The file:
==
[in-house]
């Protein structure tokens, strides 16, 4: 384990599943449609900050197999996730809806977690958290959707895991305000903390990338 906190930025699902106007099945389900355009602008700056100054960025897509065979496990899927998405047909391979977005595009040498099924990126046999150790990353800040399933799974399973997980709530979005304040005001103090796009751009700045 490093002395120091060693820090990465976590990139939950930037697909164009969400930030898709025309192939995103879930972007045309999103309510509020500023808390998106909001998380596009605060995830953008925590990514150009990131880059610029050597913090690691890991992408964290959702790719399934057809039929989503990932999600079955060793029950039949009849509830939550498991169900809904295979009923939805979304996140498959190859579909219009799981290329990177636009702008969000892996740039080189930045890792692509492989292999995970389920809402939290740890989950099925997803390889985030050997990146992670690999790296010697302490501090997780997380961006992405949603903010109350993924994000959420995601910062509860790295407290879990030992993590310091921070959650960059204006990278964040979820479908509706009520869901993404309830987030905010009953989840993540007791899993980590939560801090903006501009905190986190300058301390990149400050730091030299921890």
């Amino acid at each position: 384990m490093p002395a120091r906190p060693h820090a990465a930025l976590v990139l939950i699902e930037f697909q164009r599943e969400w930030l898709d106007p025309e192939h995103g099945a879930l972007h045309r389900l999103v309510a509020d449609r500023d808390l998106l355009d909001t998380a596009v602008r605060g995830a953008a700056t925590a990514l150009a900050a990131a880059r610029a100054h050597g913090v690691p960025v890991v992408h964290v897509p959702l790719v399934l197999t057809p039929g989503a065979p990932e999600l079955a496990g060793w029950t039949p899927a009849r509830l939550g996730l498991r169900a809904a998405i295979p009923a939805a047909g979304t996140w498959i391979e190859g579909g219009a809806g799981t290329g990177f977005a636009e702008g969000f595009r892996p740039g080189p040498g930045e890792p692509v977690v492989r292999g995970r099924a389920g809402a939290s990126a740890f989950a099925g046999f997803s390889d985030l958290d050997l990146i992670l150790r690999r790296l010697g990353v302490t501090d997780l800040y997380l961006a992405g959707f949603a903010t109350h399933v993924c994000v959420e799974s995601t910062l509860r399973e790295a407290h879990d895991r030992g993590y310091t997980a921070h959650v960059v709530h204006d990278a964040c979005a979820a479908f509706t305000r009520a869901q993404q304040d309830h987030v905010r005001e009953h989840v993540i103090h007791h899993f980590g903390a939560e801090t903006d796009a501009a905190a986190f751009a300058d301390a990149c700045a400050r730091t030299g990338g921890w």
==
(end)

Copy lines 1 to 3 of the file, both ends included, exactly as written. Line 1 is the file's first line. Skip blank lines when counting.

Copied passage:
[in-house]
């Protein structure tokens, strides 16, 4: 384990599943449609900050197999996730809806977690958290959707895991305000903390990338 906190930025699902106007099945389900355009602008700056100054960025897509065979496990899927998405047909391979977005595009040498099924990126046999150790990353800040399933799974399973997980709530979005304040005001103090796009751009700045 490093002395120091060693820090990465976590990139939950930037697909164009969400930030898709025309192939995103879930972007045309999103309510509020500023808390998106909001998380596009605060995830953008925590990514150009990131880059610029050597913090690691890991992408964290959702790719399934057809039929989503990932999600079955060793029950039949009849509830939550498991169900809904295979009923939805979304996140498959190859579909219009799981290329990177636009702008969000892996740039080189930045890792692509492989292999995970389920809402939290740890989950099925997803390889985030050997990146992670690999790296010697302490501090997780997380961006992405949603903010109350993924994000959420995601910062509860790295407290879990030992993590310091921070959650960059204006990278964040979820479908509706009520869901993404309830987030905010009953989840993540007791899993980590939560801090903006501009905190986190300058301390990149400050730091030299921890």
């Amino acid at each position: 384990m490093p002395a120091r906190p060693h820090a990465a930025l976590v990139l939950i699902e930037f697909q164009r599943e969400w930030l898709d106007p025309e192939h995103g099945a879930l972007h045309r389900l999103v309510a509020d449609r500023d808390l998106l355009d909001t998380a596009v602008r605060g995830a953008a700056t925590a990514l150009a900050a990131a880059r610029a100054h050597g913090v690691p960025v890991v992408h964290v897509p959702l790719v399934l197999t057809p039929g989503a065979p990932e999600l079955a496990g060793w029950t039949p899927a009849r509830l939550g996730l498991r169900a809904a998405i295979p009923a939805a047909g979304t996140w498959i391979e190859g579909g219009a809806g799981t290329g990177f977005a636009e702008g969000f595009r892996p740039g080189p040498g930045e890792p692509v977690v492989r292999g995970r099924a389920g809402a939290s990126a740890f989950a099925g046999f997803s390889d985030l958290d050997l990146i992670l150790r690999r790296l010697g990353v302490t501090d997780l800040y997380l961006a992405g959707f949603a903010t109350h399933v993924c994000v959420e799974s995601t910062l509860r399973e790295a407290h879990d895991r030992g993590y310091t997980a921070h959650v960059v709530h204006d990278a964040c979005a979820a479908f509706t305000r009520a869901q993404q304040d309830h987030v905010r005001e009953h989840v993540i103090h007791h899993f980590g903390a939560e801090t903006d796009a501009a905190a986190f751009a300058d301390a990149c700045a400050r730091t030299g990338g921890w």